Last April some friends and I took a trip down the Baron Fork and found it to be an easy, beautiful trip. We put in at N4670 Road, approximately 1/2 mile south Hwy of 62 near of the tiny town of Christie, OK. This high up, the creek appears to be somewhat rain-dependent. The USGS gauge at Eldon, OK was between 6.5 and 6.7 feet for the duration of our trip, which was perfect, but I expect that summer flows are too low to float a boat.
Water quality is excellent along this stretch, which flows east to west. It's blue, cold, and very clear. There were a couple of spots where the channel deepened to six to eight feet and we could make out fish swimming along the bottom. Scenery consists of wooded Ozark hills to the south and small farms to the north.
All of the surrounding land is private, so once you put in you have to stay on the water. We camped on a gravel bar about 10 miles down from Christie. There are many such gravel bars, making finding a camping spot an easy exercise. Dinner consisted of smallmouth bass, which were more than happy to bite on any lure resembling a crawdad. We woke up to rain, which raised the water level slightly and sped us along. While the Baron Fork is free of anything resembling whitewater, it does have lots of snags and fallen trees to avoid, and we found Day 2, with its increased water flow, to be somewhat more exciting than Day 1. At one point we flipped a canoe and got it pinned against a tree; the kayaks chased after the gear that hadn't been lashed down, the canoe was righted and dumped out, and we were soon on our way.
The Baron Fork turns south and flows toward the first possible take-out, at the Hwy 51 bridge near Eldon, OK. This location is approximately 20 miles downstream from the put-in at Christie. It's necessary to shove the boats up a steep eight-foot bank at this point so it's a good idea to have some help. The water gets flatter and slower here and isn't quite as clear. I haven't been beyond this point, but two weeks later my brother did the trip again and continued down to the next take-out point at Welling Road. This adds an additional six miles to the trip. My brother reported that stiff south winds required an extra degree of exertion, and also reported seeing other people, mostly fishermen, on the water (we hadn't seen a single person on the upper stretch). He said that access at Welling Road is very easy, with a gently sloping gravel bank on the east side of the creek. It's a public access area with parking and is popular with swimmers.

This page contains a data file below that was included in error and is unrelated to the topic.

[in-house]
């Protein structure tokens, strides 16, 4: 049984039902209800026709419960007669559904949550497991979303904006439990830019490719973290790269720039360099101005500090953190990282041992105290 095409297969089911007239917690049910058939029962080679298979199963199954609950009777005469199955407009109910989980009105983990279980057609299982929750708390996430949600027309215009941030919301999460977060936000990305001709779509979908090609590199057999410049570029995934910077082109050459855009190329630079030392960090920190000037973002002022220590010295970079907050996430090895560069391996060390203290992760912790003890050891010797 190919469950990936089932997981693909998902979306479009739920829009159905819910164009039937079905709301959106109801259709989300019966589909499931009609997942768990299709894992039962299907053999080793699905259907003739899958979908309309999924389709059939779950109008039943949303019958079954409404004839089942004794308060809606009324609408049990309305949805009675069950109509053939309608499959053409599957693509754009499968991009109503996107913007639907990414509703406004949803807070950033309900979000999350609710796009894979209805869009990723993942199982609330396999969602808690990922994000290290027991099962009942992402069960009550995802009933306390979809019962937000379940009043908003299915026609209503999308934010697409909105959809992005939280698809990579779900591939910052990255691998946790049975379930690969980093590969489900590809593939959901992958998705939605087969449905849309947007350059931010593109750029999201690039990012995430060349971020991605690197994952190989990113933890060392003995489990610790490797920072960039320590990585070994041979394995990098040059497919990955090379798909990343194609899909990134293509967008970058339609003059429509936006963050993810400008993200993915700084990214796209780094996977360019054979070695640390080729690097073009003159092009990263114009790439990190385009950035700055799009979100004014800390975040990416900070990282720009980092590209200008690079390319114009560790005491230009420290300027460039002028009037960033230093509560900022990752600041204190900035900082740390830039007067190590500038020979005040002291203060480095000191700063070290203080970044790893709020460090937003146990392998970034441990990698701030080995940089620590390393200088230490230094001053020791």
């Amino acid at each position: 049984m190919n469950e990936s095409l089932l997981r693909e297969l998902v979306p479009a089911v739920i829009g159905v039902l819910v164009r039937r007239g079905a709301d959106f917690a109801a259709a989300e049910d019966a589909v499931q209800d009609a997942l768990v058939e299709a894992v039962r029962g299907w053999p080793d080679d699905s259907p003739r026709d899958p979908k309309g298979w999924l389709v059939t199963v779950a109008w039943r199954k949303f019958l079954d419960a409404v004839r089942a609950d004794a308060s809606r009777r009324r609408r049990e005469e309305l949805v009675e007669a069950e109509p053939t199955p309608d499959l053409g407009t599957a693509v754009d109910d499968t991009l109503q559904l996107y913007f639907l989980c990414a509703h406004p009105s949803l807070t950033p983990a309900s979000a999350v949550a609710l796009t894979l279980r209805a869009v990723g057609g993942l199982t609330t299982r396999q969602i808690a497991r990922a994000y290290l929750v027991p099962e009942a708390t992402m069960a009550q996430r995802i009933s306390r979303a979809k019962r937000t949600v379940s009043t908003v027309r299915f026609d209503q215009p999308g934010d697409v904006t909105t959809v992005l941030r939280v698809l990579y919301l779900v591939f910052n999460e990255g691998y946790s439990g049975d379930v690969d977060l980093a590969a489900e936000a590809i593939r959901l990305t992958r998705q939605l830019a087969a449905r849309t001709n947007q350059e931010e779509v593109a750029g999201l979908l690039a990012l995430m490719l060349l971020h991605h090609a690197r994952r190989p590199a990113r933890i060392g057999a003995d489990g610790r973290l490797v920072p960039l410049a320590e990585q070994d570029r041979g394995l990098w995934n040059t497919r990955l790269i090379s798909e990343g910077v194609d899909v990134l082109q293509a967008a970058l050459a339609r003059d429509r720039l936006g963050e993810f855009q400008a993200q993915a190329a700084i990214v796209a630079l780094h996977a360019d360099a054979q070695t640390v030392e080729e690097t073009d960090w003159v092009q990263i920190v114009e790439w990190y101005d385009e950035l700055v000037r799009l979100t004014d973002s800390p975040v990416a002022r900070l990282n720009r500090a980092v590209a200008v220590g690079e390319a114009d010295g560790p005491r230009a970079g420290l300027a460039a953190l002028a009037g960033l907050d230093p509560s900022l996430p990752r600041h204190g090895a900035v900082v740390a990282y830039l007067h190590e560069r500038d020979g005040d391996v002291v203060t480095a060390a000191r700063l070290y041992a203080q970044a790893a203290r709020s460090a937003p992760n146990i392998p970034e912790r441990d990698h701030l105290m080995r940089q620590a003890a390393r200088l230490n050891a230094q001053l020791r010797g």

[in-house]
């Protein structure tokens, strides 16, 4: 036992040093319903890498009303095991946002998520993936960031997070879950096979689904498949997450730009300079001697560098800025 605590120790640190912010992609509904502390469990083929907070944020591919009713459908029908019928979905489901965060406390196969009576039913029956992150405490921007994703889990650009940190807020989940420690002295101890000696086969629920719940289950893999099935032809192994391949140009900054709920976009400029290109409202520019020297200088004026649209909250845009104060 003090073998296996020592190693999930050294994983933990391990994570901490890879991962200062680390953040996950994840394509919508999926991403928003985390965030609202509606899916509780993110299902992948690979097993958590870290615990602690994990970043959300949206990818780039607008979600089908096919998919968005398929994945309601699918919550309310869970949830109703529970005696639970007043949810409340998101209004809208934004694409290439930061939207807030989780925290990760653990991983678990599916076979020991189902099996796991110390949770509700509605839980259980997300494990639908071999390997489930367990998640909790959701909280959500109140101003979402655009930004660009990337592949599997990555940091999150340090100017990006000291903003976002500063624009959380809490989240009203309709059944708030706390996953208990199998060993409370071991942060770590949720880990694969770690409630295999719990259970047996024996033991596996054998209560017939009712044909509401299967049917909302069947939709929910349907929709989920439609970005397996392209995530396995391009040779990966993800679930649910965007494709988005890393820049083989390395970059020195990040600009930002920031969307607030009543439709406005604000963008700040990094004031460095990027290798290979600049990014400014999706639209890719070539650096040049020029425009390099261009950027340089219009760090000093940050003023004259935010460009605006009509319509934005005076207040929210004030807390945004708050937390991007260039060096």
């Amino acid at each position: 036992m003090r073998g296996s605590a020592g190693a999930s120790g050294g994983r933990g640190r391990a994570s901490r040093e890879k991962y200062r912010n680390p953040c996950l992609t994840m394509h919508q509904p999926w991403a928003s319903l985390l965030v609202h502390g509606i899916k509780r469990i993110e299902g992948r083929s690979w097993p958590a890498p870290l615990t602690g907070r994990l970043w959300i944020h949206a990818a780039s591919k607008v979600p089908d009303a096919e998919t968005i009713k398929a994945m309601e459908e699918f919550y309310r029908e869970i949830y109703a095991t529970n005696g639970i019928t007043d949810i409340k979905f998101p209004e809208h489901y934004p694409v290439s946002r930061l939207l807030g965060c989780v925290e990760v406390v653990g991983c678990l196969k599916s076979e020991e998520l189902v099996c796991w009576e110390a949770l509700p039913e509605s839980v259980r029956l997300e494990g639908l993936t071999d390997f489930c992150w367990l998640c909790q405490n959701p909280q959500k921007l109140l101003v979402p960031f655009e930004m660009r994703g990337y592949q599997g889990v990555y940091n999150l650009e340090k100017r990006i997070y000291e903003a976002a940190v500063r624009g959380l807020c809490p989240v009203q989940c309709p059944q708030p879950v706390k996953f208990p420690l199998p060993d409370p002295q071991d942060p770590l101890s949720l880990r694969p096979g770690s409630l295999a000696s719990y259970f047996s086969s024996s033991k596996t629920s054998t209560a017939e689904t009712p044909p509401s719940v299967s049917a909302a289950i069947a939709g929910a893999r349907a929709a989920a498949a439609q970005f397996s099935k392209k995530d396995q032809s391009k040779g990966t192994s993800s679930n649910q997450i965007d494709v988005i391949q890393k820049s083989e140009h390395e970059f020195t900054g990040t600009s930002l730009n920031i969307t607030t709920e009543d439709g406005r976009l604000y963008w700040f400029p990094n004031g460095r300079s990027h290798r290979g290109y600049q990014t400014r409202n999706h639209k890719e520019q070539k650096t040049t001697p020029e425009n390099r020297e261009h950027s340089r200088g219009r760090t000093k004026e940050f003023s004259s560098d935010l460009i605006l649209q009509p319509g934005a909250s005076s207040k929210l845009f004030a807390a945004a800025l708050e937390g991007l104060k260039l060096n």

Overall, the Baron Fork is a gorgeous alternative to the Illinois River, and is an excellent trip for anyone looking for some seclusion. Just be prepared to pack everything you need for a couple of days because there are no services of any kind along the way.
Lodging and facilities are available in Tahlequah, but once you're on the water, you're entirely on your own for at least 20 miles. Pack accordingly.
The Oklahoma Scenic Rivers Commission requires a use permit for all private boats. This permit is $1.00 per day or $10 per year.
Contact them at:
15971 Oklahoma Hwy 10
Tahlequah, OK 74464
phone: (918) 456-3251
From Tahlequah, follow Hwy 62 east for 19 miles to N4670 Road in Christie, OK. Turn right at N4670 Road; the put-in is 1/2 mile south. The take-out is at Eldon, OK, 1/2 mile southeast of the intersection of Hwy 62 and Hwy 51.